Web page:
« Reply #2 on: January 05, 2023, 0022 UTC »
A lot of them direct you to the 80 or 40 meter band. Some stick you on a time frequency. The simplest thing to do is type in the frequency
you want in the display and go from there. Going to AM is easy, just scroll to the box that says "AM" and you'll get a choice of "narrow", "wide", and a regular bandwidth. All you have to do is click on the box. SAM is I think Synchronous AM.(I never read directions) It lets you you choose from which side of the signal is best on a crowded band. You can go to the upper or lower sideband of the signal while it injects a carrier to give you an AM sounding signal, like God intended.

It's not hard, go to one and fool around, you'll get the hang of it no time.   

Yep, I uderstand all that. But often, to escape the splashes, I have to go to USB or LSB.
I even use SAM with the sideband selection, SAU or SAL. Alas, in those modes, all too often, the sync is lost, and the audio is mashed. And when I see a carrier on the waterfall, I can't tell its exact frequency, I point on it, and the software tunes 1.5 kHz aside ! Then I have to make the panel come back, but it covers about 40 percent of the waterfall range on my small screen !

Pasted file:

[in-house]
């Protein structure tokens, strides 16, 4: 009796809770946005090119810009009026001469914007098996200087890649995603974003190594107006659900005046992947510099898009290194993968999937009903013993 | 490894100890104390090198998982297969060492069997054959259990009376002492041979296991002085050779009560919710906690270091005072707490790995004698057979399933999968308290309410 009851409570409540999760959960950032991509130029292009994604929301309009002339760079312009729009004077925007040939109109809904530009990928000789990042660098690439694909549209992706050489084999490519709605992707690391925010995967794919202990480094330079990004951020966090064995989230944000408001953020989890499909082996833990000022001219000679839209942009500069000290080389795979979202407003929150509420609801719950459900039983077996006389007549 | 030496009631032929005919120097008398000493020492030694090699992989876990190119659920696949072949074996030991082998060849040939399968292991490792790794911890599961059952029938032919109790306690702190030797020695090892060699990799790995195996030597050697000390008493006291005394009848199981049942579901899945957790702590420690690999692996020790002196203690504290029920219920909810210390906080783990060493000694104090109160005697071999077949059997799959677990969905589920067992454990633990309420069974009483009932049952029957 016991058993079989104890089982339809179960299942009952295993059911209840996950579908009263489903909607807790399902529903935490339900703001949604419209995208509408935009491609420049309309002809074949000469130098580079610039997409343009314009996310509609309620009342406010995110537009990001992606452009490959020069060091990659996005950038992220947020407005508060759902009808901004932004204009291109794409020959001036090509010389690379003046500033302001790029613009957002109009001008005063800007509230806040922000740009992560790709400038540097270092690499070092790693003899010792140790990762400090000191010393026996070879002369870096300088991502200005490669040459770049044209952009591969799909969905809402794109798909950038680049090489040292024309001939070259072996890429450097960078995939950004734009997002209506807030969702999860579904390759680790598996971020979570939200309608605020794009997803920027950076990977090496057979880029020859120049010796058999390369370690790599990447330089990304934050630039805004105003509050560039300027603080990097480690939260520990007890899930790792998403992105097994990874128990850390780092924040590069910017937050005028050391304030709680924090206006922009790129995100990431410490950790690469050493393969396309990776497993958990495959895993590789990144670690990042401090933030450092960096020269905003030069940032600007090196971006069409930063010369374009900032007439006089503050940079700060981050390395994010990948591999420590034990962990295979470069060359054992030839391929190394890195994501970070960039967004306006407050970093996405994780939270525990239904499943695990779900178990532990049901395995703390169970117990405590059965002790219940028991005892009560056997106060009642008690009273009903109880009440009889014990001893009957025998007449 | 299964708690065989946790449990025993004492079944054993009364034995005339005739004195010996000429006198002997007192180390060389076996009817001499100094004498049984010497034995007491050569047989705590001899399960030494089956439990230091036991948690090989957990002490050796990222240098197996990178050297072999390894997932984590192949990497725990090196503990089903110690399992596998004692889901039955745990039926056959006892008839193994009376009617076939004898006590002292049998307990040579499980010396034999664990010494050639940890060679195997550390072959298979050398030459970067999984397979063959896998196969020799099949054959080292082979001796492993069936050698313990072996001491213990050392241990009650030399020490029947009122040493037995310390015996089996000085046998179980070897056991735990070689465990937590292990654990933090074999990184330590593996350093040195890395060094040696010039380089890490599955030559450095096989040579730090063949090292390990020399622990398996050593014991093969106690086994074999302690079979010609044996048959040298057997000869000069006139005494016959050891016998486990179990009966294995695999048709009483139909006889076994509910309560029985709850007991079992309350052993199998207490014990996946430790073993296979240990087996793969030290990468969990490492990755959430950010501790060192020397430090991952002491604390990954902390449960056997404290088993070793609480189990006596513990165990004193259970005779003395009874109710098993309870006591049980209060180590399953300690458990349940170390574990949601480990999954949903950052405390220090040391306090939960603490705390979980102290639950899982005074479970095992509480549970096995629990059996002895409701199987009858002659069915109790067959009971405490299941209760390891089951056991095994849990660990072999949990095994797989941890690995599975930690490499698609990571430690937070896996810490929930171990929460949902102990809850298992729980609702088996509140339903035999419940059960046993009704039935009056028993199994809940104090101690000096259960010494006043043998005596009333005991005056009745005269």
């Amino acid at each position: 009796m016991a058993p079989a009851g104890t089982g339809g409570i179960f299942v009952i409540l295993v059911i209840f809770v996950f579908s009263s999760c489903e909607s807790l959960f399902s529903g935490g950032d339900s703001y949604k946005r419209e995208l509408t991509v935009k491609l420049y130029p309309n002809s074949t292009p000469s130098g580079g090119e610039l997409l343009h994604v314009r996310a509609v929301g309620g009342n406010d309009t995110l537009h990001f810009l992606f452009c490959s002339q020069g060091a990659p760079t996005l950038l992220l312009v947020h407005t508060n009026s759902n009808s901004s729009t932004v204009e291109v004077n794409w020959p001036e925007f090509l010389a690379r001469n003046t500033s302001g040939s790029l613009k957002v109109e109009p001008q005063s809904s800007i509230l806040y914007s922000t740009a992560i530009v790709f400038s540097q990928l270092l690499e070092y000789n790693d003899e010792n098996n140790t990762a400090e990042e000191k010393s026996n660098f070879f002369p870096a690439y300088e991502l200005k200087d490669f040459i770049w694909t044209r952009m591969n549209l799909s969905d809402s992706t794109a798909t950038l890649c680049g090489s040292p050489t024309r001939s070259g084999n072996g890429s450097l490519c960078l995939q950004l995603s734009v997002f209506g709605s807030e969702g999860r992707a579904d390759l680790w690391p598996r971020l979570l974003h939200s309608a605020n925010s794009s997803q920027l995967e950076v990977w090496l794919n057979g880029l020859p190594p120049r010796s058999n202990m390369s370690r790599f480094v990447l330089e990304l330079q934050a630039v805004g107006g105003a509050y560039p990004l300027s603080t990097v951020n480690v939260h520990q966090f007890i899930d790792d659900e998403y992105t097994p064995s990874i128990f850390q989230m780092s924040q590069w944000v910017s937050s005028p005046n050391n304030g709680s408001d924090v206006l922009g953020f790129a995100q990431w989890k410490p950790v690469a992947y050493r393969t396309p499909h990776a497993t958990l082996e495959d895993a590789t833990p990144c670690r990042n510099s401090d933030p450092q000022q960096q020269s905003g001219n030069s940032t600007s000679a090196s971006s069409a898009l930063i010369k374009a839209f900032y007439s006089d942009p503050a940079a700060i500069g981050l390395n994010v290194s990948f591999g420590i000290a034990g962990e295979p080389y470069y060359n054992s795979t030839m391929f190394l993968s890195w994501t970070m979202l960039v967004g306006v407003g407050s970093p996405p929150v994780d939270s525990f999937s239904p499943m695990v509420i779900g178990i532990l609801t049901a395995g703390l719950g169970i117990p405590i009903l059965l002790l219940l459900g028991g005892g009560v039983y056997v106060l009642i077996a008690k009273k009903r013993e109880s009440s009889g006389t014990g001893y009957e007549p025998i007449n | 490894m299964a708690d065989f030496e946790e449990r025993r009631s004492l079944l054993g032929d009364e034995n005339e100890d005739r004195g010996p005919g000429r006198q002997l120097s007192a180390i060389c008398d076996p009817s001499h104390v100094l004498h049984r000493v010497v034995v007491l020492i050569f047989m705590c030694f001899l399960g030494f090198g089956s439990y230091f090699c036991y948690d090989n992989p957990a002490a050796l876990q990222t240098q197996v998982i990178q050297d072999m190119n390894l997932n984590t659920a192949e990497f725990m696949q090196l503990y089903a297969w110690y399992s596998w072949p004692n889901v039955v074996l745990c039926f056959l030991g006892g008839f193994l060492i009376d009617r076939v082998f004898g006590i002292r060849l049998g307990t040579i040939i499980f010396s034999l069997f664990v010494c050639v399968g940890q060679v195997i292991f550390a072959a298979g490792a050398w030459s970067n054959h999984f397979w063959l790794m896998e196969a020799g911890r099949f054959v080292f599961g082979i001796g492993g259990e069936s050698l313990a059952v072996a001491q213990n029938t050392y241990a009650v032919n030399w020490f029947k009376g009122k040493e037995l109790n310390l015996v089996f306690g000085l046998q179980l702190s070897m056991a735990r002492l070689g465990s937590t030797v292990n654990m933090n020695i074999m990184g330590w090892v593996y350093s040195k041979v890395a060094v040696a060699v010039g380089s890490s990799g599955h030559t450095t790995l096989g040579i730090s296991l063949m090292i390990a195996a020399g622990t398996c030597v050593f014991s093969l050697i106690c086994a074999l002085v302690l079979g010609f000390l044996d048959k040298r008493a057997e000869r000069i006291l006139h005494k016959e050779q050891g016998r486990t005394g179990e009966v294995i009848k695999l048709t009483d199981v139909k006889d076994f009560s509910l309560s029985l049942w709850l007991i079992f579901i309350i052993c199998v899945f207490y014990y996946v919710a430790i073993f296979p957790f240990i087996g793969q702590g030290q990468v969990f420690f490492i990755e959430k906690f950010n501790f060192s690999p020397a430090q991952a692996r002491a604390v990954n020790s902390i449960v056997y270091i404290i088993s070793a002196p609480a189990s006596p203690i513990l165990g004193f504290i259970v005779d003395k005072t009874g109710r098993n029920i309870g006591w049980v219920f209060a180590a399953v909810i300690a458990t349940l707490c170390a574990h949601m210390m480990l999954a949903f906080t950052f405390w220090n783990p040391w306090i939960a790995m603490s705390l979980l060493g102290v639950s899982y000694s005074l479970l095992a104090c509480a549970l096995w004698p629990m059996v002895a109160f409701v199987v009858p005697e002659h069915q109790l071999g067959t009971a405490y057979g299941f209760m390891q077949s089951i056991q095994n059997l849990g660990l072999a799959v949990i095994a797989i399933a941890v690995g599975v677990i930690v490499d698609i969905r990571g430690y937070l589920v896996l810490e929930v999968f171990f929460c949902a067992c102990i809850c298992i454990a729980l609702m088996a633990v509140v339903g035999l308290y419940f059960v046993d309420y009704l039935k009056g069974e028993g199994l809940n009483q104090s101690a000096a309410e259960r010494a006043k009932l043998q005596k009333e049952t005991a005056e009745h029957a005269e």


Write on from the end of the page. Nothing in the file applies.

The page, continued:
D/E/F/G/It/Sp : Dutch/English/French/German/Italian/Spanish
+/- : about 0.02 offset, ++/-- 0.03/0.04 offset
Balanced wire antennas, wire lines and ATU
*** Mes pages ex-OEM : semaines des OC, radios-médias, techniques de réception, en français, demandez  les ! ***

Online Shortwave_Listener

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Re: Kiwi SDR software tuning aside of the pointed frequency
« Reply #3 on: January 05, 2023, 0028 UTC »
The way I avoid that is by tuning in AM mode then switching to the one I am going to listen in.